Recently I wrote a short monograph about Mormons who work in comics.
And youâ€™re probably the best known of them.
Yes, I am.
And I just wanted — there is — Iâ€™m working on — for instance Iâ€™m thinking about putting together an anthology of Mormon artists and I was curious what you think Mormon comics should look like in the future
Oph! Is that a question? What Mormon comics should look like in the future? Well, I tell you: because I worked for commercial publishers, DC comics mostly, for DC Comics for sixteen, seventeen, eighteen years, and for other New York publishers because I lived in New York at the time.
But the comics I did usually followed the stories they gave me to illustrate, which were superheroes, war stories, romance stories, detective stories. I used, you know, in the late, oh, 1940s, early 1950s, western stories, cowboys and Indians.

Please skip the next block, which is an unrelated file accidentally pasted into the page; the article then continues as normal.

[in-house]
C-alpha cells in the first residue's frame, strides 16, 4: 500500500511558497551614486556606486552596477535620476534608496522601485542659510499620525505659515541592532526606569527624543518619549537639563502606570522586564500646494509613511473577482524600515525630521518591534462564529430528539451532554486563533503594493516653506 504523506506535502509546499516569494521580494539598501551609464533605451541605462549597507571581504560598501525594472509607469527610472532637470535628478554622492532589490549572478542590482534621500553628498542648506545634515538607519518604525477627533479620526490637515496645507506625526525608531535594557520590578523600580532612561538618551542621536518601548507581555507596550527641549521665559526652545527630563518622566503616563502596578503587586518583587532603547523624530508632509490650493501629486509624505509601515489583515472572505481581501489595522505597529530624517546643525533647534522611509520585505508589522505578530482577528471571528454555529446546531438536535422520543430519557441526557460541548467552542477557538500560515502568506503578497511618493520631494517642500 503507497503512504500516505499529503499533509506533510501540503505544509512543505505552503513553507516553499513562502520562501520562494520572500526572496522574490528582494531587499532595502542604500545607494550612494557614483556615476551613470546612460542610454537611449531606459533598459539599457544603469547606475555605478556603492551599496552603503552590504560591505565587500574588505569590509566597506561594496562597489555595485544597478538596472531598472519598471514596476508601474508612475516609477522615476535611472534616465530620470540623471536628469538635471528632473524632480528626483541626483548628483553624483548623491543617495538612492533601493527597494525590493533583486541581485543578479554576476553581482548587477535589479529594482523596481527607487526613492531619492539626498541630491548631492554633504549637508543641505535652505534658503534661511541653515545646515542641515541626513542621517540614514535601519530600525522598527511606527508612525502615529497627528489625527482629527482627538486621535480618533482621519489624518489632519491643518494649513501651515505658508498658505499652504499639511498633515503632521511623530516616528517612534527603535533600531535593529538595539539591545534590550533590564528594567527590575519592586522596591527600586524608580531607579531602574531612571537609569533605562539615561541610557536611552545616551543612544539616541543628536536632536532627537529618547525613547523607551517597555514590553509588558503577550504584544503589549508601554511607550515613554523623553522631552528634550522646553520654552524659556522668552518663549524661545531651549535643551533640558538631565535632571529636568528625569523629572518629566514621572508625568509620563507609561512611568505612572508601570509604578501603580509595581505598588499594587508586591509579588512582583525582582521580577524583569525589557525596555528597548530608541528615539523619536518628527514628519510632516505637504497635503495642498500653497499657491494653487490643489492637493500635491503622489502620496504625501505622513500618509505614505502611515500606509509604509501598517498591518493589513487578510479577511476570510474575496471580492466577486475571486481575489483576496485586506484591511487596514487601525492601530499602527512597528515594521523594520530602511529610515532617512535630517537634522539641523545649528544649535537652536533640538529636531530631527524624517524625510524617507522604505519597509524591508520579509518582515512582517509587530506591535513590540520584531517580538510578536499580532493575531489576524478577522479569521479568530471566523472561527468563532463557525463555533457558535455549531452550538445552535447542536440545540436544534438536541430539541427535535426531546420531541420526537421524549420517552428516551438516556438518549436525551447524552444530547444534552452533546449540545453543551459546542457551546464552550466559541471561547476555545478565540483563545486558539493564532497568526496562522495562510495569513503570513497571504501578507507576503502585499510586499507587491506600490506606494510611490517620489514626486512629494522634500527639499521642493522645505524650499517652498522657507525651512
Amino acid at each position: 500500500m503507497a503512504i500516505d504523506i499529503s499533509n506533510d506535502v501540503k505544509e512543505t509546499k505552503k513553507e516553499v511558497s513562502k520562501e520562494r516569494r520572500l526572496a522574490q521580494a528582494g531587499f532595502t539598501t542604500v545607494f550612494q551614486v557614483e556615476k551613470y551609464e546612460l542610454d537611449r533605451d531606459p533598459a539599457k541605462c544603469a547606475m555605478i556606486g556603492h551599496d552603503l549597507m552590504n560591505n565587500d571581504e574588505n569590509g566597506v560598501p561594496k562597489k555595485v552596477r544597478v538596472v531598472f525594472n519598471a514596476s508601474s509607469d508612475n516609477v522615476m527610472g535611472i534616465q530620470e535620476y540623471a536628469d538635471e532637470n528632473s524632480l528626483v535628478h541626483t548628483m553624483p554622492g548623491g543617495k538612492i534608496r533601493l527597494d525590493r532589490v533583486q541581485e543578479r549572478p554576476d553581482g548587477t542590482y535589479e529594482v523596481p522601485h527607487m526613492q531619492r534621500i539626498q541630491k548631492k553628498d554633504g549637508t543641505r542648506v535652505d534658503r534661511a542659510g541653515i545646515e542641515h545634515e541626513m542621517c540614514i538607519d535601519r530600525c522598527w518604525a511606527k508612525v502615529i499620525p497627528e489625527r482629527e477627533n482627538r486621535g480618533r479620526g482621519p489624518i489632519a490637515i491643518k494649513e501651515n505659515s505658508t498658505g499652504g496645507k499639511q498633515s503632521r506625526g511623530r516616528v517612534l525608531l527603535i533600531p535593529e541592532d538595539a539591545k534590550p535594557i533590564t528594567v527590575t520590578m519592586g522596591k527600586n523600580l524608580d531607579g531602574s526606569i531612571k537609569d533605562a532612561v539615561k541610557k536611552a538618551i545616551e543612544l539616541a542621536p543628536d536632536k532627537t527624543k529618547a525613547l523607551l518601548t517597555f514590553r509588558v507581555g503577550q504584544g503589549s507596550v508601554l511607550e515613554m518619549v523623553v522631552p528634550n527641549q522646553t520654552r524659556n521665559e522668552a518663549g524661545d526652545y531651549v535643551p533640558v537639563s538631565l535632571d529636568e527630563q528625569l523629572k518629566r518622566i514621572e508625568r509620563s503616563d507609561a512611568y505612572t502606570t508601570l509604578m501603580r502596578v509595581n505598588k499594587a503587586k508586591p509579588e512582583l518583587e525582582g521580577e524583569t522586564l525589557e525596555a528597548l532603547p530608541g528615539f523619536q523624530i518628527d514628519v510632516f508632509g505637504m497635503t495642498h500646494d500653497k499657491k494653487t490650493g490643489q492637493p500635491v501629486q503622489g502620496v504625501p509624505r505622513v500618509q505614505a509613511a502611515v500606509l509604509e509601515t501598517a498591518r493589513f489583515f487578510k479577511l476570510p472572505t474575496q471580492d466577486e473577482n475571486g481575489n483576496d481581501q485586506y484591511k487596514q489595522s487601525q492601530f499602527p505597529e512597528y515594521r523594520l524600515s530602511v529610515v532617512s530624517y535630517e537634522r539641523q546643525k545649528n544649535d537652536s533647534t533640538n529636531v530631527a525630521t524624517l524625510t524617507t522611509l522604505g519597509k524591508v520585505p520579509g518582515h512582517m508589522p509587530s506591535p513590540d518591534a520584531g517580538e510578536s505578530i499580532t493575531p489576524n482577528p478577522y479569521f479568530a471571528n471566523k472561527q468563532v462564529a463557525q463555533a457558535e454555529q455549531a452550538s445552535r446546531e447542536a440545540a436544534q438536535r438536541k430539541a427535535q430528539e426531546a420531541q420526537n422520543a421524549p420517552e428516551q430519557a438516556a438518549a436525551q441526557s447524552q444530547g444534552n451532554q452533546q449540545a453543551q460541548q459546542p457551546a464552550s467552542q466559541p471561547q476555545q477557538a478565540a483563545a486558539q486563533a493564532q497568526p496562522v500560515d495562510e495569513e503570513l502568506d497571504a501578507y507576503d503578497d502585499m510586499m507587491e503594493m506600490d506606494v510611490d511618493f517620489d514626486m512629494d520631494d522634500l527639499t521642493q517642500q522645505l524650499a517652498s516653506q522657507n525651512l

So as far as MORMON comics, I donâ€™t know that thereâ€™s anything like MORMON comics.
I donâ€™t think there is.
No, I think itâ€™s a, you know, itâ€™s a nice thought, but itâ€™s a misnomer.
Ric Estradaâ€™s mentor when he first arrived in New York was a, â€œwhat do you call him, a Jack Mormon . . . he came from a Mormon background and he told me a thing or two about the Church, but he was disconnected with it.” Needless to say, this man was was not making â€œMormonâ€ comics. And outside of Church publications (mainly The Friend), there has been very little done in that respect. A thing here, a thing there. Gags in Sunstone, Mike Allred’s Golden Plates — but not much. So I asked the man with the experience why he thought that was. He offered two reasons.